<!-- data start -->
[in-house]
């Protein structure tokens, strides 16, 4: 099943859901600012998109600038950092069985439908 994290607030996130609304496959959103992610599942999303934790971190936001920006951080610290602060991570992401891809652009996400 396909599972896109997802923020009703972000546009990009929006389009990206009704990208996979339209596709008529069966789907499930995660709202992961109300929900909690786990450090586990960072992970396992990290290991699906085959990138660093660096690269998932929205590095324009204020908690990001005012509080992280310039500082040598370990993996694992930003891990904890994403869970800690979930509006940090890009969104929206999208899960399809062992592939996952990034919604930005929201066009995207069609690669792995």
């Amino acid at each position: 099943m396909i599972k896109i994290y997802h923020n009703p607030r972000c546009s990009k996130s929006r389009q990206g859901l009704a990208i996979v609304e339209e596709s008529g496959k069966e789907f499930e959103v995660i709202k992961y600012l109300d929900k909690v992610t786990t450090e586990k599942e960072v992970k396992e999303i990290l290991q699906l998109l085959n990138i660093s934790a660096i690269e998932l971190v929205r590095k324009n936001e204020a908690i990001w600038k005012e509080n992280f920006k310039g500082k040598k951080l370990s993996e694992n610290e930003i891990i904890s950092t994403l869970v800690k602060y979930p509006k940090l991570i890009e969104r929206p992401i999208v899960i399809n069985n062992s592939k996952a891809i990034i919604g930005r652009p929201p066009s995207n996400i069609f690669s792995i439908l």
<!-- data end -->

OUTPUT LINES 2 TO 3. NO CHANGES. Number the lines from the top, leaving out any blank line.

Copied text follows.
């Protein structure tokens, strides 16, 4: 099943859901600012998109600038950092069985439908 994290607030996130609304496959959103992610599942999303934790971190936001920006951080610290602060991570992401891809652009996400 396909599972896109997802923020009703972000546009990009929006389009990206009704990208996979339209596709008529069966789907499930995660709202992961109300929900909690786990450090586990960072992970396992990290290991699906085959990138660093660096690269998932929205590095324009204020908690990001005012509080992280310039500082040598370990993996694992930003891990904890994403869970800690979930509006940090890009969104929206999208899960399809062992592939996952990034919604930005929201066009995207069609690669792995």
């Amino acid at each position: 099943m396909i599972k896109i994290y997802h923020n009703p607030r972000c546009s990009k996130s929006r389009q990206g859901l009704a990208i996979v609304e339209e596709s008529g496959k069966e789907f499930e959103v995660i709202k992961y600012l109300d929900k909690v992610t786990t450090e586990k599942e960072v992970k396992e999303i990290l290991q699906l998109l085959n990138i660093s934790a660096i690269e998932l971190v929205r590095k324009n936001e204020a908690i990001w600038k005012e509080n992280f920006k310039g500082k040598k951080l370990s993996e694992n610290e930003i891990i904890s950092t994403l869970v800690k602060y979930p509006k940090l991570i890009e969104r929206p992401i999208v899960i399809n069985n062992s592939k996952a891809i990034i919604g930005r652009p929201p066009s995207n996400i069609f690669s792995i439908l």